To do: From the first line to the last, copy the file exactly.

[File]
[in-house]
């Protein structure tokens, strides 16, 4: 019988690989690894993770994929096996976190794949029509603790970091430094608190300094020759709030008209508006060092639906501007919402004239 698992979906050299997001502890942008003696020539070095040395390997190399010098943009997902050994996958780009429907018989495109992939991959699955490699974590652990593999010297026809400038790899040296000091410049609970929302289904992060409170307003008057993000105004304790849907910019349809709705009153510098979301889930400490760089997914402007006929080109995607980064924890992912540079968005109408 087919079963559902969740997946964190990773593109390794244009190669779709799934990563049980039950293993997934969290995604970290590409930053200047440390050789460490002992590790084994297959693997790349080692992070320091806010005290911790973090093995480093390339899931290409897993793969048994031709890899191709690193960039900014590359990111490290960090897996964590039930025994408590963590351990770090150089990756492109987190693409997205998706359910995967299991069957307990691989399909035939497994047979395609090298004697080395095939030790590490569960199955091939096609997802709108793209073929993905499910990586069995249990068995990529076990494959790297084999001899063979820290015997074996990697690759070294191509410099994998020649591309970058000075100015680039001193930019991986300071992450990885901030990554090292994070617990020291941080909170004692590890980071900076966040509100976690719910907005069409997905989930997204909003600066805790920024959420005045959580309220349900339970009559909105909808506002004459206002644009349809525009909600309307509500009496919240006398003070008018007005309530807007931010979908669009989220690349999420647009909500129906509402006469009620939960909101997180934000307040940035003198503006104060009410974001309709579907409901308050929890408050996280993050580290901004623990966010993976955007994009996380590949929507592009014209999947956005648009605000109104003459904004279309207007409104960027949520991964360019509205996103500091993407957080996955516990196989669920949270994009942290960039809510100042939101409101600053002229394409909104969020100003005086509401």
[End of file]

[in-house]
């Protein structure tokens, strides 16, 4: 019988690989690894993770994929096996976190794949029509603790970091430094608190300094020759709030008209508006060092639906501007919402004239 698992979906050299997001502890942008003696020539070095040395390997190399010098943009997902050994996958780009429907018989495109992939991959699955490699974590652990593999010297026809400038790899040296000091410049609970929302289904992060409170307003008057993000105004304790849907910019349809709705009153510098979301889930400490760089997914402007006929080109995607980064924890992912540079968005109408 087919079963559902969740997946964190990773593109390794244009190669779709799934990563049980039950293993997934969290995604970290590409930053200047440390050789460490002992590790084994297959693997790349080692992070320091806010005290911790973090093995480093390339899931290409897993793969048994031709890899191709690193960039900014590359990111490290960090897996964590039930025994408590963590351990770090150089990756492109987190693409997205998706359910995967299991069957307990691989399909035939497994047979395609090298004697080395095939030790590490569960199955091939096609997802709108793209073929993905499910990586069995249990068995990529076990494959790297084999001899063979820290015997074996990697690759070294191509410099994998020649591309970058000075100015680039001193930019991986300071992450990885901030990554090292994070617990020291941080909170004692590890980071900076966040509100976690719910907005069409997905989930997204909003600066805790920024959420005045959580309220349900339970009559909105909808506002004459206002644009349809525009909600309307509500009496919240006398003070008018007005309530807007931010979908669009989220690349999420647009909500129906509402006469009620939960909101997180934000307040940035003198503006104060009410974001309709579907409901308050929890408050996280993050580290901004623990966010993976955007994009996380590949929507592009014209999947956005648009605000109104003459904004279309207007409104960027949520991964360019509205996103500091993407957080996955516990196989669920949270994009942290960039809510100042939101409101600053002229394409909104969020100003005086509401």